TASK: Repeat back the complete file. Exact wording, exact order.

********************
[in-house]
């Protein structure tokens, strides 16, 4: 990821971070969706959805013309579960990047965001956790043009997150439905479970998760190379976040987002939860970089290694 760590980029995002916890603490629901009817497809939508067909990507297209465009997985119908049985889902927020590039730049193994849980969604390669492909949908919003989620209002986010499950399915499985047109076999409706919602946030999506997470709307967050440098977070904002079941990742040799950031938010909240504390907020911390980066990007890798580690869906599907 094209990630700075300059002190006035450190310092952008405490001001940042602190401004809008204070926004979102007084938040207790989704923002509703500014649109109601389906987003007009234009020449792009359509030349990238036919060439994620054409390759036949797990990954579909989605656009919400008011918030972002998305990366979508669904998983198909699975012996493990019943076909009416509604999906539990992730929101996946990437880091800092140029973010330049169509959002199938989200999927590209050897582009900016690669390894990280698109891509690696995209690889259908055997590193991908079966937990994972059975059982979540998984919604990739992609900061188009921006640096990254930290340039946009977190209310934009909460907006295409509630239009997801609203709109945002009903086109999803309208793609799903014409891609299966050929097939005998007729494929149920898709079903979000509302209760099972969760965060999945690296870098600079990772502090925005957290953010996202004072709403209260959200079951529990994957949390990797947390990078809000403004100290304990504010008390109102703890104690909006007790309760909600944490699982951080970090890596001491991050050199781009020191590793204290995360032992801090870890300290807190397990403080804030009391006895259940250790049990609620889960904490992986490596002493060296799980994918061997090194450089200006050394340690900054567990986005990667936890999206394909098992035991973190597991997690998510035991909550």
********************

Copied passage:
[in-house]
């Protein structure tokens, strides 16, 4: 990821971070969706959805013309579960990047965001956790043009997150439905479970998760190379976040987002939860970089290694 760590980029995002916890603490629901009817497809939508067909990507297209465009997985119908049985889902927020590039730049193994849980969604390669492909949908919003989620209002986010499950399915499985047109076999409706919602946030999506997470709307967050440098977070904002079941990742040799950031938010909240504390907020911390980066990007890798580690869906599907 094209990630700075300059002190006035450190310092952008405490001001940042602190401004809008204070926004979102007084938040207790989704923002509703500014649109109601389906987003007009234009020449792009359509030349990238036919060439994620054409390759036949797990990954579909989605656009919400008011918030972002998305990366979508669904998983198909699975012996493990019943076909009416509604999906539990992730929101996946990437880091800092140029973010330049169509959002199938989200999927590209050897582009900016690669390894990280698109891509690696995209690889259908055997590193991908079966937990994972059975059982979540998984919604990739992609900061188009921006640096990254930290340039946009977190209310934009909460907006295409509630239009997801609203709109945002009903086109999803309208793609799903014409891609299966050929097939005998007729494929149920898709079903979000509302209760099972969760965060999945690296870098600079990772502090925005957290953010996202004072709403209260959200079951529990994957949390990797947390990078809000403004100290304990504010008390109102703890104690909006007790309760909600944490699982951080970090890596001491991050050199781009020191590793204290995360032992801090870890300290807190397990403080804030009391006895259940250790049990609620889960904490992986490596002493060296799980994918061997090194450089200006050394340690900054567990986005990667936890999206394909098992035991973190597991997690998510035991909550």